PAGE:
Space is quiet. Maybe that’s why Morgondag, a team of two in Stockholm, has decided to make its upcoming game for iPad and Wii U mostly text-based.
That thought might make you want to run the other way, but Morgondag’s founders, Kim Gunnarsson and Vendela Carlberg Larsson, believe a market exists for games that contain more than “just visual effects and action."
“RymdResa is as much an art project as a game,” they told GameZone. “We want to give players an experience filled with poetry, pixel art, music, and depth.”
The combination is shaping RymdResa into a gorgeous game, with a minimalist style.
“We work with a very restricted palette, which only contains five beautiful and carefully picked colors,” Gunnarsson and Larsson said. “Less is always more.”
These constraints not only encourage a style to emerge but also help creativity to flow through it, they said.
“This makes room for the player’s own thoughts and emotions. We're not just blasting them with disco-light every 20 seconds, just to hold their attention.”
The mystery of space should be enough. As a lone pilot, players follow random coordinates to unknown locations and discover asteroids, planets, and even other spacecrafts. Exploring leads to resources (oxygen, food, and other vital necessities) and “space-points,” which buy better ships.
Morgondag has added a story as well. Your goal? To find a new home — a hospitable planet for other survivors — but you’ll need nine special objects to get there.
New voice actor Eric Reed is narrating a series of space journals. "They contain practical information of how many years you've been in space," the team said. "But they are also poetry pieces, giving you — as a pilot — leads about your past, present, and future.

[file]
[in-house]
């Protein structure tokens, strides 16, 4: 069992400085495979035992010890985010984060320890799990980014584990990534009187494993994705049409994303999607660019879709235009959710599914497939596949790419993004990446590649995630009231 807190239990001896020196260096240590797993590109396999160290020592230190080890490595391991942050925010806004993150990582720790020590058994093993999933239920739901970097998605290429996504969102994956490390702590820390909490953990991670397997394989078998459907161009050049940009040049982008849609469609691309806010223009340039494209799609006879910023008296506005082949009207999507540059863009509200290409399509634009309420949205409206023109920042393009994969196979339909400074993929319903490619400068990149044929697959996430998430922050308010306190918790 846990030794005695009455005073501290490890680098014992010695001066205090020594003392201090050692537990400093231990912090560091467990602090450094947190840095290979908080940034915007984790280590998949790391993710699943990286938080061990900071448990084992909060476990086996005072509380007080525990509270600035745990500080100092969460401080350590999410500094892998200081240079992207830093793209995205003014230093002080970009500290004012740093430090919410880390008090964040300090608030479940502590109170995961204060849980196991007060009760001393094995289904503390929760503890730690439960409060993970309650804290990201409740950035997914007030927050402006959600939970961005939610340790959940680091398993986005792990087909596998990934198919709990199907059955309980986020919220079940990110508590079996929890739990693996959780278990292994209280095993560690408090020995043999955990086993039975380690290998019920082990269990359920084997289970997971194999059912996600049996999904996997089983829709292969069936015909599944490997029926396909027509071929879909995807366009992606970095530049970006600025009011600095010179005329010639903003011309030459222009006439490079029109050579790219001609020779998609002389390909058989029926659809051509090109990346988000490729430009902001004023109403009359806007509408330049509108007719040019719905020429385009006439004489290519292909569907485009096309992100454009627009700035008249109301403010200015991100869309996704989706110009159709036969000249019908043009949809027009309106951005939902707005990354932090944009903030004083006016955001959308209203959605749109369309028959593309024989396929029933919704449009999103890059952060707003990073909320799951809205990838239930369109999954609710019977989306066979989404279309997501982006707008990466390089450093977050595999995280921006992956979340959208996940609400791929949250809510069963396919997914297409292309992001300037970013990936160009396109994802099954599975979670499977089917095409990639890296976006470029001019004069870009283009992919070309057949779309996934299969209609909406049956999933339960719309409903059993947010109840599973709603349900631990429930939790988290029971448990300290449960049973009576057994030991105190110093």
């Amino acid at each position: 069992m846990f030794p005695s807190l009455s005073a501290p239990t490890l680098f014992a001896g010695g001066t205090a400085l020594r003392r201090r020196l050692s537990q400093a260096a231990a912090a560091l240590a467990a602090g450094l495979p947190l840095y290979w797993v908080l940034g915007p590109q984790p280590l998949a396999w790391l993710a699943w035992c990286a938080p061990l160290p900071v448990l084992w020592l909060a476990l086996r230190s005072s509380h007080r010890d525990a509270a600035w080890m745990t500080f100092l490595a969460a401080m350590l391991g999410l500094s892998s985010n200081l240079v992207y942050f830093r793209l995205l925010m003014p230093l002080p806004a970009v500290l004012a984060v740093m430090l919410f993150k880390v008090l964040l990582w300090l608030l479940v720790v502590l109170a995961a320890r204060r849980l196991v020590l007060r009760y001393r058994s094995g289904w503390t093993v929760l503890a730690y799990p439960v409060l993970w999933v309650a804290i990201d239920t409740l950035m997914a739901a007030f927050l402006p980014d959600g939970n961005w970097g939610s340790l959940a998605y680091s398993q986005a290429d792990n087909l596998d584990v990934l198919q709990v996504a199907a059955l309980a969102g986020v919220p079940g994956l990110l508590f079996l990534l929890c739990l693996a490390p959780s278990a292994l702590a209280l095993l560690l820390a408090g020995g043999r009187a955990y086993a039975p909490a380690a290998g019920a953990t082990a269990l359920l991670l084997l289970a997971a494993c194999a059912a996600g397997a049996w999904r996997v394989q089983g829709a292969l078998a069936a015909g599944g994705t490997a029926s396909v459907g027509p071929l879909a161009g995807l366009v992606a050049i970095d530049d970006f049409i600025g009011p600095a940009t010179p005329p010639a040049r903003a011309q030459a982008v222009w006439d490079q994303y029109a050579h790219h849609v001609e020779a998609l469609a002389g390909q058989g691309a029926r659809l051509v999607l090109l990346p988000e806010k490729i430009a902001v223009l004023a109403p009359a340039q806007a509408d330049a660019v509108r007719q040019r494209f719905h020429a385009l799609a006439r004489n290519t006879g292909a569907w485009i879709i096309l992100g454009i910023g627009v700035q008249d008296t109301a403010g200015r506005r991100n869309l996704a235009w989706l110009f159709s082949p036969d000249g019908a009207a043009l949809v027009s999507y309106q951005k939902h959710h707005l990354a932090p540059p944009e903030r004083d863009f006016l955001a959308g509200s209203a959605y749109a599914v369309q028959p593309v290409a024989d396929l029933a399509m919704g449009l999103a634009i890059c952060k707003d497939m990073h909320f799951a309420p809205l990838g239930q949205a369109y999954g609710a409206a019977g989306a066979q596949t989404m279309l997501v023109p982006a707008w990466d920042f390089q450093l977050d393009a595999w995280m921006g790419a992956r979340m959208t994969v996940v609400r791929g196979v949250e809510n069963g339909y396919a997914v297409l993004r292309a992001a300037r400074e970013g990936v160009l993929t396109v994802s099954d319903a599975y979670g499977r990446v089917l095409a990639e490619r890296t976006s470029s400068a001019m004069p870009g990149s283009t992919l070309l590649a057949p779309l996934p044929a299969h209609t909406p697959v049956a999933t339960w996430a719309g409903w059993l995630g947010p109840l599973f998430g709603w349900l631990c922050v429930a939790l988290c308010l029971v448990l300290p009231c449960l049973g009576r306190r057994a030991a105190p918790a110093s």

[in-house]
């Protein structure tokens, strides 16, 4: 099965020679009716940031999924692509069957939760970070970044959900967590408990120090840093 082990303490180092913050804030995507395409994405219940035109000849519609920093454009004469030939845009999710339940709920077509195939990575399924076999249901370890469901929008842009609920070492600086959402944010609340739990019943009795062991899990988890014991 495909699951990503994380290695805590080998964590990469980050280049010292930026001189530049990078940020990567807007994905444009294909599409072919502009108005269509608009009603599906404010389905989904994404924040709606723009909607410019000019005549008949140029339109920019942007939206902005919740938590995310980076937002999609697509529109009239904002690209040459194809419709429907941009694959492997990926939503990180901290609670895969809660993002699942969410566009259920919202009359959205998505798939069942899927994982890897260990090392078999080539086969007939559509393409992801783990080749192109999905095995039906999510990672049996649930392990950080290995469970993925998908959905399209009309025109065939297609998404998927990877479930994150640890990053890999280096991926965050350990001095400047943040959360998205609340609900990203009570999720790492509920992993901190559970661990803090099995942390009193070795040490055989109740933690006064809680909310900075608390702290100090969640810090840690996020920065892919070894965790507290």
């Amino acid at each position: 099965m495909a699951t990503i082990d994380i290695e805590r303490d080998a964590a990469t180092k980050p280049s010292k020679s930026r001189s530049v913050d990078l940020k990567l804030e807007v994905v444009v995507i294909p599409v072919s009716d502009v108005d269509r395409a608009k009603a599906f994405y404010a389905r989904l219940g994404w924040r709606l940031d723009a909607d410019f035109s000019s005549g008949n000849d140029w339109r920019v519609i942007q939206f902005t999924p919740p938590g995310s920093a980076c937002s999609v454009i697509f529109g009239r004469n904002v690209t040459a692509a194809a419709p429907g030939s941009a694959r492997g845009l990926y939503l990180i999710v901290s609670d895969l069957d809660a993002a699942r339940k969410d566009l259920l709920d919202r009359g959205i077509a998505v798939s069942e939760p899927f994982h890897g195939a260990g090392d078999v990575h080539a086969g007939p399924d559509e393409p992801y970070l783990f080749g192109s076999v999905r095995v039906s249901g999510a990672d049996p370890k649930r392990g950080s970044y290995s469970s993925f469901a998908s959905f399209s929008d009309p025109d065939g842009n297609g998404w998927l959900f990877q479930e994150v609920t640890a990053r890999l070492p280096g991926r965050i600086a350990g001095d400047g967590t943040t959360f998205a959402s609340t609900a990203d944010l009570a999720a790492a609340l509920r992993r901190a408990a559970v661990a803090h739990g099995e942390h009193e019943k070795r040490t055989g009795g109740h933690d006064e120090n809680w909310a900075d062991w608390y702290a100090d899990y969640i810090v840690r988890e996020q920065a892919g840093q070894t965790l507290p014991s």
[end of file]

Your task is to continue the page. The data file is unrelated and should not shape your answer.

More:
“These are of course also randomized, so you would have to play a couple of times to actually hear them all.”
The game's content is procedurally generated as well, so randomness is a major part of what makes RymdResa unique. And it's big.
It’s also nonviolent — Gunnarsson and Carlberg described a “peacefulness” that you might not often find in video games.
“We are tired of the all the killing and fighting in games, at least as the main focus in them,” they said.
Players can interact with each other, but only if they’re in the same area in space. “You have the ability to send out messages into the ether that will be picked up by other players. You can, if you want to — you can play offline as well — communicate, but you can't see them. You will not be able to know who they are. [We did this] to keep RymdResa a mystery.
“Right now, we aren't sure if this communication system will make it to Wii U.” Gunnarsson and Carlberg said that technical development is tougher on the console although Nintendo has been easy to work with.
“Apple is easier to develop for, but they have a long ongoing process, and it's hard to not drown in the daily flood of apps. That's one if the reasons we decided to start with an iPad release and then focus more on the Wii U.”
The team is considering Miiverse functionality, but “right now, we can't really apply our own server architecture on Nintendo's platforms.”
A PC and Mac release is a possibility next year as well. “It would be really cool to have mod support, let the players create stories to share.”
Morgondag has yet to announce a release date or price but said that the iOS version will contain no in-app purchases. It’ll be one price. That’s it.
“RymdResa will grow,” Gunnarsson and Carlberg said. “We have no plans to leave the ship after the release. We will update and add things to give the player the most vivid experience possible.”